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- Erythema multiforme (EM) is an acute, self-limited hypersensitivity reaction:
- Mostly triggered by infectious agents (up to 50% by herpes simplex virus [HSV]-1 or -2) or drugs (1,2)
- Involving the skin and the mucous membrane, most commonly the mouth (60–70% of all EM patients have oral lesions) (3)
- Skin lesions include raised typical target or “iris” lesions or raised atypical lesions predominantly involving the extremities; flat, atypical lesions and macules with or without blisters are more suggestive of Stevens-Johnson (SJS) or toxic epidermal necrolysis (TEN) (4).
- Currently, there are no universal diagnostic criteria for EM. It was previously considered a spectrum of disease, consisting of EM, EM major, SJS, and TEN; however, a growing consensus believes EM is a condition distinct from SJS and TEN due to the differences in clinical presentation, histopathologic features, patient demographics, possible etiology and pathogenesis, and treatment plan (1,2,4,5,6).
- 2 subtypes, erythema multiforme minor (EMm) and erythema multiforme major (EMM), with the former involving none or 1 mucous membrane, and the latter involving at least 2 mucous membrane sites (1)
- Recurrent EM is defined as >3 attacks, but has a mean number of 6 attacks (range 2–24) per year and a mean duration of 6-9.5 years (range 2–36) (1,7).
Annual US incidence is estimated at 0.01–1% (6).
Previous history of EM
Strong association with HLA-DQ3 in herpes-related cases; possible association in recurrent cases with HLA-B15, -B35, -A33, -DR53, DQB1*0301, and DQW3 (1)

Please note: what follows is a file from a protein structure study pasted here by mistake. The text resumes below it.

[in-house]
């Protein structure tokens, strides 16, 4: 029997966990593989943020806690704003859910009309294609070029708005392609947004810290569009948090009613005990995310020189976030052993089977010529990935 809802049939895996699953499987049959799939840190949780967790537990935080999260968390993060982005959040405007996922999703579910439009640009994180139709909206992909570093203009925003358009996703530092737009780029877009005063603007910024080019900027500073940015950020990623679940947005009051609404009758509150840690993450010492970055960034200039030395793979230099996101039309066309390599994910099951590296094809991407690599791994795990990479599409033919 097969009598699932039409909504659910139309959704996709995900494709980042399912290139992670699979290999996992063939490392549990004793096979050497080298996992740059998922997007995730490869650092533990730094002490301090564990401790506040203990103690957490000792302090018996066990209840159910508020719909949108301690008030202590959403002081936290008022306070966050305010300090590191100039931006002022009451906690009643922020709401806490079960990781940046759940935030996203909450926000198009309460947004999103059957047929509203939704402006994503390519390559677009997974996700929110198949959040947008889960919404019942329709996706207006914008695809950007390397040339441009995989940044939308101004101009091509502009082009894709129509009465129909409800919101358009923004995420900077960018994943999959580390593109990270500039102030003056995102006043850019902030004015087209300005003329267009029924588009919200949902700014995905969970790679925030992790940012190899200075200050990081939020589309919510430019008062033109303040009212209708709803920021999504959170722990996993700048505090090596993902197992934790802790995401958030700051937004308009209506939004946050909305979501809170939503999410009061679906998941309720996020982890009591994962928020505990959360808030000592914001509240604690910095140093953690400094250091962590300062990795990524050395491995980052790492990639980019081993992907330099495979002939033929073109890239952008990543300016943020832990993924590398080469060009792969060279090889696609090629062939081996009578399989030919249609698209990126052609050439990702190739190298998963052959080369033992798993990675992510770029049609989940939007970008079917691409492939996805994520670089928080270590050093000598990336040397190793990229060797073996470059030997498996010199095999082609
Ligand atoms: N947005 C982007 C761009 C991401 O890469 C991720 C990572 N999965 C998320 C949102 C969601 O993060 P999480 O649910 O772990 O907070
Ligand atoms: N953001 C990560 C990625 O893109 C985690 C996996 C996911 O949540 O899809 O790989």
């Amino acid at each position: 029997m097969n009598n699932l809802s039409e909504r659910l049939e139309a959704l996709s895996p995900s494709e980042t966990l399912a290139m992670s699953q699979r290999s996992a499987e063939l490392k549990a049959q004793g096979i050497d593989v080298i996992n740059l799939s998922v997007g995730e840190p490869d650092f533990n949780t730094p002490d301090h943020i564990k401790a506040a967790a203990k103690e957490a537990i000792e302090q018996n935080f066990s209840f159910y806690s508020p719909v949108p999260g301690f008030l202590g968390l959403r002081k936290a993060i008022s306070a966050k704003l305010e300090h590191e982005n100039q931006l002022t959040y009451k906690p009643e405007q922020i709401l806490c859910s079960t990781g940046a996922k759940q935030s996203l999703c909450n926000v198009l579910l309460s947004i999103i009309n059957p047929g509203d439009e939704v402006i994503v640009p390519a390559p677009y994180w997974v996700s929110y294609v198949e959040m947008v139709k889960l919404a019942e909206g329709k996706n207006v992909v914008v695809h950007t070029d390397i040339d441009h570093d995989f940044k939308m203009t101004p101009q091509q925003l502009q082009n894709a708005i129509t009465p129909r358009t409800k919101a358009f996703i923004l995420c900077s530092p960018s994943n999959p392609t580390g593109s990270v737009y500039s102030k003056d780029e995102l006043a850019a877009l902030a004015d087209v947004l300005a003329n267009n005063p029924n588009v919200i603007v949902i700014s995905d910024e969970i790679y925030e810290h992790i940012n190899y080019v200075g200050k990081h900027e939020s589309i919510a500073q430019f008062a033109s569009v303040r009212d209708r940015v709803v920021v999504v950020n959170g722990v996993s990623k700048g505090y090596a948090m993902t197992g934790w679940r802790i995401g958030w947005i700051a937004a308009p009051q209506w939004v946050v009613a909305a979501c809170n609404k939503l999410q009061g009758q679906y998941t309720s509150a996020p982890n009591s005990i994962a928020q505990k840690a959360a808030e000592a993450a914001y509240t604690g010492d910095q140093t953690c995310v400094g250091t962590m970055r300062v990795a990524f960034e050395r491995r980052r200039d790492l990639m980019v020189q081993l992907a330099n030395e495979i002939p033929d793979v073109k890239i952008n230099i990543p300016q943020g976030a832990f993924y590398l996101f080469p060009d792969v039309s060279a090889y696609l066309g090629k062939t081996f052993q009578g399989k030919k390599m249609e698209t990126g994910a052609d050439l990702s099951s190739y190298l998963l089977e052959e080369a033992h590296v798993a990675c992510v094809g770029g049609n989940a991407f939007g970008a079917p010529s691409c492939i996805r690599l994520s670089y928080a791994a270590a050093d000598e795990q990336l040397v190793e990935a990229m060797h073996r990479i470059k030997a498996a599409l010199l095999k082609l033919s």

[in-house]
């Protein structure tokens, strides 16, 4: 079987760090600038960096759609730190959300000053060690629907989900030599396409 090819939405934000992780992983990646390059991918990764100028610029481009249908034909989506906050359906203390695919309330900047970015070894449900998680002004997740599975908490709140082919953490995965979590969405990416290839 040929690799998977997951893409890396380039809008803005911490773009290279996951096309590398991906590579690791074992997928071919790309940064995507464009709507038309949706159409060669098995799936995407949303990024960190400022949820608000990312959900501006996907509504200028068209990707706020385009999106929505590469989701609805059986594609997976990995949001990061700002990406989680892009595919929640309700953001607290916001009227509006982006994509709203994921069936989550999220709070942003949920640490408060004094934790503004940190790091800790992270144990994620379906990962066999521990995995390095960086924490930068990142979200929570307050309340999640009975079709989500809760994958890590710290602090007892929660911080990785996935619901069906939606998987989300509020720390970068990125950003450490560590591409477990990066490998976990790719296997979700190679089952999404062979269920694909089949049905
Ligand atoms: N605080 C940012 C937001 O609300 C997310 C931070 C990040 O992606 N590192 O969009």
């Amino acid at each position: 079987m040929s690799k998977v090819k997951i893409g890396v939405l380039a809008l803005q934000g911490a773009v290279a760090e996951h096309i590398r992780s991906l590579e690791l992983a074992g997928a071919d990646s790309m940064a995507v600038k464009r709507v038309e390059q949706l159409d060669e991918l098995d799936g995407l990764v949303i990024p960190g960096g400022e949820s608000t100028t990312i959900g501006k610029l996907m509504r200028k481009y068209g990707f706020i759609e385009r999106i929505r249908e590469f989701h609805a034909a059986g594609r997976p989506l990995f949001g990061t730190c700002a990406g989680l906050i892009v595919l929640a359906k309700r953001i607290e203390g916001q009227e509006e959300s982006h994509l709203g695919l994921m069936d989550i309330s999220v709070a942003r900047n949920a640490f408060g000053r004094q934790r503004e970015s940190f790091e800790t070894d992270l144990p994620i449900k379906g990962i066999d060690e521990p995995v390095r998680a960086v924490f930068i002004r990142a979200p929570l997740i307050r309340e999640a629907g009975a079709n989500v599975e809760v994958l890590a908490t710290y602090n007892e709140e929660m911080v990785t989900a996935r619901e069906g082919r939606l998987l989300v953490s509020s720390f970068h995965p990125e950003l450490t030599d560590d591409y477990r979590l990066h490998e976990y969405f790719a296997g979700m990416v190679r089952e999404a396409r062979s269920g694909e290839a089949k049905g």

- The exact pathophysiology of EM is unknown.
- Possible immunologically mediated lymphocytic reaction to an infectious agent or a drug at the dermal-epidermal junction
- HSV-triggered EM seems to involve CD4+ T-cell infiltration and associated IFN-γ activation.
- Drug-triggered EM involves CD8+ T-cells and associated TNF-α activation (6).
- Most cases appear to be due to a preceding infection.
- Viral infections, particularly HSV (up to 50% of cases); also Epstein-Barr, coxsackie, echovirus, varicella, mumps, poliovirus, hepatitis C, cytomegalovirus, HIV, molluscum contagiosum virus
- Bacterial infections, particularly Mycoplasma pneumoniae; other reported bacterial infections include Treponema, Pallidum, and Gardnerella vaginalis
- Fungal infection, including Histoplasma capsulatum and Coccidioides immitis
- Medications, including sulfonamides, penicillins, anticonvulsants (carbamazepine, phenytoin, phenylbutazone, phenothiazines, barbiturates), hydantoins, NSAIDs (including rofecoxib, valdecoxib), oral contraceptives, and statins. Other sparsely reported medications include cimetidine, salicylic acid, angiotensin receptor blockers (ARBs; ccandesartancilexetil), metformin, bupropion, ciprofloxacin, sorafenib, gemfibrozil, risperidone, paclitaxel, metoprolol, tumor necrosis factor (TNF) inhibitors (adalimumab, etanercept, infliximab), and methotrexate (3)
- Vaccines: Tetanus/Diphtheria, bacillus Calmette-Guérin, oral polio, hepatitis B, human papillomavirus, H1N1 influenza
- Occupational exposures: Herbicides (alachlor and butachlor), iodoacetonitrile
- Protozoan infections
- Radiation therapy
- Premenstrual hormone changes
Commonly Associated Conditions
See “Etiology” above.